https://www.ncbi.nlm.nih.gov/pmc/articles/PMC8481181/ Clinical findings reported include oedema, vesiculation, prominent erythema, burning disproportionate to itch and erythema, and features of chronic steroid use such as telangiectasia, skin atrophy and acneiform papules resembling rosacea. While such features are not specific, patients have described these to be symptomatically different from their primary dermatoses. Additionally, symptoms may be more severe with a questionnaire study reporting that 63.9% (529 out of 828) of respondents had their most severe symptoms immediately after discontinuation of TCS.
It also stated that The National Eczema Association reported in 2015 a review of 34 studies included more than 1000 patients were suffering from TSW after prolonged use of topical steroids.
Systematic Review of the Topical Steroid Addiction and Topical Steroid Withdrawal Phenomenon in Children Diagnosed with Atopic Dermatitis and Treated With Topical Corticosteroids
https://journals.lww.com/jdnaonline/Fulltext/2017/09000/Systematic_Review_of_the_Topical_Steroid_Addiction.2.aspx Reports that topical steroid withdrawal occurs in children and can result from discontinuing topical steroids used for as little as two months. Clinicians and caregivers should be aware of this possible adverse effect of topical steroids and monitor the effects of topical steroids on infants/children, but more data are needed on this condition.
Below are a couple more examples of studies conducted on TSW. Again, these articles conclude that further research and studies are needed to better understand the specific incidence and prevalence of TSW.
Topical Steroid Withdrawal Support resources
The International Topical Steroid Awareness Network is a non-profit charity formed to raise awareness about Topical Steroid Withdrawal Syndrome. ITSAN is the only charity serving the global TSW Syndrome community as a resource for the individual, the caregiver, and the healthcare provider. ITSAN has grown into a thriving world-wide online community where members comfort, share, and support one another.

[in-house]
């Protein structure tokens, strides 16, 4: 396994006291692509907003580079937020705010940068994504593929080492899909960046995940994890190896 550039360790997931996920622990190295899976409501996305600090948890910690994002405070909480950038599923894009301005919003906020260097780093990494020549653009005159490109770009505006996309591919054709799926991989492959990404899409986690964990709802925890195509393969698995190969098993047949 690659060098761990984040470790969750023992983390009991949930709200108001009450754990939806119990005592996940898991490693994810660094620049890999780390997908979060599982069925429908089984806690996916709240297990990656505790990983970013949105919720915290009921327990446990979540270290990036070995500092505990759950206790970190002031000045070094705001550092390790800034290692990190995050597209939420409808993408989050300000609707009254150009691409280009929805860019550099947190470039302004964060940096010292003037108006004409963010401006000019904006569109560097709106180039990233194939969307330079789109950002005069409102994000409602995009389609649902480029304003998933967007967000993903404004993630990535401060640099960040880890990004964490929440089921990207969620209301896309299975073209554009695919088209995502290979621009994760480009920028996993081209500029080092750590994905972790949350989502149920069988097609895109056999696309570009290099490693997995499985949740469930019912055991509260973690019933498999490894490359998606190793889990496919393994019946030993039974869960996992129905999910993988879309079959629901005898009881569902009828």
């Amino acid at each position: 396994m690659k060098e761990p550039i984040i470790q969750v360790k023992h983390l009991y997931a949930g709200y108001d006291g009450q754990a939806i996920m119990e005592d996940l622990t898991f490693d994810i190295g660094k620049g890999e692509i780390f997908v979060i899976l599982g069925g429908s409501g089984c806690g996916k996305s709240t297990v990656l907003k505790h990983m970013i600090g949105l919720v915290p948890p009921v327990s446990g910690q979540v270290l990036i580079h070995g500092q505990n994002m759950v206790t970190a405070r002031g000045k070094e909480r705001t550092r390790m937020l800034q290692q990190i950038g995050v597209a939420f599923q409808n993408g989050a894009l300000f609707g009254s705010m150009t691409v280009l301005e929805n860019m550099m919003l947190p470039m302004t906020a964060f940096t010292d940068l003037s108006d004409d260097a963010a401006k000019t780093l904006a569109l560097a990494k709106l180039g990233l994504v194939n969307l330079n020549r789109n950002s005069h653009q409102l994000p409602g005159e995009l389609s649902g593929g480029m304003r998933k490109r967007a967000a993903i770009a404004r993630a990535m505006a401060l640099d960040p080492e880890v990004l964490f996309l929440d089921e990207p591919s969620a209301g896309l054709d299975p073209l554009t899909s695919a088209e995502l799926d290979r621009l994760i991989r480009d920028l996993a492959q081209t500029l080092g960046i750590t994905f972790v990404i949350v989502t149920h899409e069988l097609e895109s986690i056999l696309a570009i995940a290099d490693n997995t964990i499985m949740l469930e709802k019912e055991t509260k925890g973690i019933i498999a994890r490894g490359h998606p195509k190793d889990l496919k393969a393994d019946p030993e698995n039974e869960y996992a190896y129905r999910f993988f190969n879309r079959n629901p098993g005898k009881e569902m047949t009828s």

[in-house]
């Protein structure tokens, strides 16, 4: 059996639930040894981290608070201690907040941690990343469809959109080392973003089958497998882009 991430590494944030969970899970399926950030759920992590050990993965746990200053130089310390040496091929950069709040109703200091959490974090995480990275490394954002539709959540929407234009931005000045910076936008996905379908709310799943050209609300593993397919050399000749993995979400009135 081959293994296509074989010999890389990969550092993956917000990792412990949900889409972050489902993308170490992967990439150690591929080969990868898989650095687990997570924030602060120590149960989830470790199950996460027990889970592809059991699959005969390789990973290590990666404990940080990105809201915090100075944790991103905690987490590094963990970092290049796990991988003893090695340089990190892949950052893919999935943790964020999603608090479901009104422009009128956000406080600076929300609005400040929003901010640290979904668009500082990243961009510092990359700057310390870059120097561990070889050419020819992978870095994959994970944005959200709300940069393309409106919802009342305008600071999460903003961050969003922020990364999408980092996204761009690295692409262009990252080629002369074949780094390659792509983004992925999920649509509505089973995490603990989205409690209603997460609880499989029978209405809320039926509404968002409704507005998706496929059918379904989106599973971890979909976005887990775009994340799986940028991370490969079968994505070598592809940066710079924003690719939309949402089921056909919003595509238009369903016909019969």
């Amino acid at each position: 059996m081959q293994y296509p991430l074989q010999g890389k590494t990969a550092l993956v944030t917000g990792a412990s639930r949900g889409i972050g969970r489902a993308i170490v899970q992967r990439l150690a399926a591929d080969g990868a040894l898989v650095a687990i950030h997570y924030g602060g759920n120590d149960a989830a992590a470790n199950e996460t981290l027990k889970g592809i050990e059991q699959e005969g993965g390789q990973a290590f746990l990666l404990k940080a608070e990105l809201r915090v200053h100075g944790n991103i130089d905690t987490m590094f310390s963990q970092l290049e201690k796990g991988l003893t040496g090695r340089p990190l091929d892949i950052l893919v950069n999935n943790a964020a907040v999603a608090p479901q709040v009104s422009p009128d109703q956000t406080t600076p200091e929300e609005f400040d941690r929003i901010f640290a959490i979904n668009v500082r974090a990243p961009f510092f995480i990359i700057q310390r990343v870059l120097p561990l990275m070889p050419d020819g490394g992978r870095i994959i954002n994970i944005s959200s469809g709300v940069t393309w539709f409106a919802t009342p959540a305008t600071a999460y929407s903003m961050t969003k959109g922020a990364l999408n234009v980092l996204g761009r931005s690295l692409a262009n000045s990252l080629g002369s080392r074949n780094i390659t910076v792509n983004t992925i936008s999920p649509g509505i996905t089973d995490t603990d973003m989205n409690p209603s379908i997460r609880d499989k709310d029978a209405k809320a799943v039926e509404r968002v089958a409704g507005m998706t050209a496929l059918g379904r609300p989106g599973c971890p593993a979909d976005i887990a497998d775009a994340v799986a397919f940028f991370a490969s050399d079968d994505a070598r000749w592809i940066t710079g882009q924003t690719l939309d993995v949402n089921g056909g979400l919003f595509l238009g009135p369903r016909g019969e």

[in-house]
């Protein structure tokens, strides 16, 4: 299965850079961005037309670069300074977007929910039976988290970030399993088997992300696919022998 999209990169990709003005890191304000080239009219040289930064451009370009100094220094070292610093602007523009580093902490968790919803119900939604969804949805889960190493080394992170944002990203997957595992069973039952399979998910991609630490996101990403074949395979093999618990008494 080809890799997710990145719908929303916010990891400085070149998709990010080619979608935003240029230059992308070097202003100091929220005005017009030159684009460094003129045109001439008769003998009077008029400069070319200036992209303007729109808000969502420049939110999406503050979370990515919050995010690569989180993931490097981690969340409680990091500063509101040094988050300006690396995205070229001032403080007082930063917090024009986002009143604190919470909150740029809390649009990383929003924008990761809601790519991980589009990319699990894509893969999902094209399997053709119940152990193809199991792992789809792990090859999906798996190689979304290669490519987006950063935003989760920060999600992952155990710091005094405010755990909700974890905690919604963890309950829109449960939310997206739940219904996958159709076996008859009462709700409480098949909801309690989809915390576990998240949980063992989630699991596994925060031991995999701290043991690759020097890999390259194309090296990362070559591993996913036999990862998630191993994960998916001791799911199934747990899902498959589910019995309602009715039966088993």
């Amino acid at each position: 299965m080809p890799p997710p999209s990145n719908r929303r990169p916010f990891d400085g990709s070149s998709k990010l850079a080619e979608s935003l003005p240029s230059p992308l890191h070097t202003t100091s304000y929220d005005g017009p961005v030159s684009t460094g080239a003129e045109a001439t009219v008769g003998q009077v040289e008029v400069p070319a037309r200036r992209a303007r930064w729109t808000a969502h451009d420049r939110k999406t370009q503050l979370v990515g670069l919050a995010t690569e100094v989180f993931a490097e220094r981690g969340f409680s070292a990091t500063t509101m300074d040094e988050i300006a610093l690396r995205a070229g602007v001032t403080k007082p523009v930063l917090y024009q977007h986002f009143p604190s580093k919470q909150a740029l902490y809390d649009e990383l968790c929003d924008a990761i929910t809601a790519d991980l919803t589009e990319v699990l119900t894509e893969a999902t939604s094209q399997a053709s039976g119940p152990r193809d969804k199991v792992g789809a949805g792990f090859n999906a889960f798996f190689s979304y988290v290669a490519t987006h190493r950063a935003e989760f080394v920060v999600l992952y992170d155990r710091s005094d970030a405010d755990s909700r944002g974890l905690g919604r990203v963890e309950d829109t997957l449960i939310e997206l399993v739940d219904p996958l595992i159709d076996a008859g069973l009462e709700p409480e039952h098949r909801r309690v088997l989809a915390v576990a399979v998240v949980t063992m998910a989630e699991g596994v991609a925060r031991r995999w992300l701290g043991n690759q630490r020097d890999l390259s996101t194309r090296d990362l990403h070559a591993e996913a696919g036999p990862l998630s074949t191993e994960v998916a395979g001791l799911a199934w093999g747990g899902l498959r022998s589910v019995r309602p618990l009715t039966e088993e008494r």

Preventable: Protecting Our Largest Organ
Is a documentary by ITSAN member Briana Banos showcases the effects of Red Skin Syndrome, a condition brought on by the over prescription and abuse of topical steroids (or any medical steroid such as orals or injections). Red Skin Syndrome is a debilitating side-effect that can occur, as well as many other detrimental consequences if our medical community keeps readily using topical steroids as a chronic band aid for our skin needs.
You can watch it on YouTube here.
Have you heard of CAP Treatment Therapy?
In June 2023 Kiri (AMPERNA founder and owner) was invited to learn more about CAP Treatment Therapy in Thailand for treating TSW.
Cold Atmospheric Plasma (CAP) has demonstrated its potential in wound healing. Its ability to promote tissue regeneration and selectively target pathogens is particularly promising for chronic wounds. These properties are crucial when dealing with TSW, where the skin's natural healing mechanisms are often impaired.
TSW often leads to skin atrophy and delayed wound healing. CAP's capacity to stimulate angiogenesis and cell proliferation becomes especially valuable in such cases. It may help expedite the healing process by enhancing blood flow and promoting the formation of new tissue. CAP's non-invasive nature can provide relief by alleviating itching and reducing the pain associated with chronic wounds. This can significantly improve the quality of life for those with TSW during their recovery.
The synergy between Cold Atmospheric Plasma and the management of chronic wounds, particularly in the context of Topical Steroid Withdrawal, holds immense promise.
Mariette shares her TSW story with Kiri.
She moved to Thailand for 4 months and received 23 sessions of CAP treatment therapy for topical steroid withdrawal.
She then moved back to the UK for 3 follow up sessions as part of her treatment plan.
You can see her entire process on her Instagram page @tsw.topical.steroid.withdrawal & watch a recap of her LIVE with Kiri here: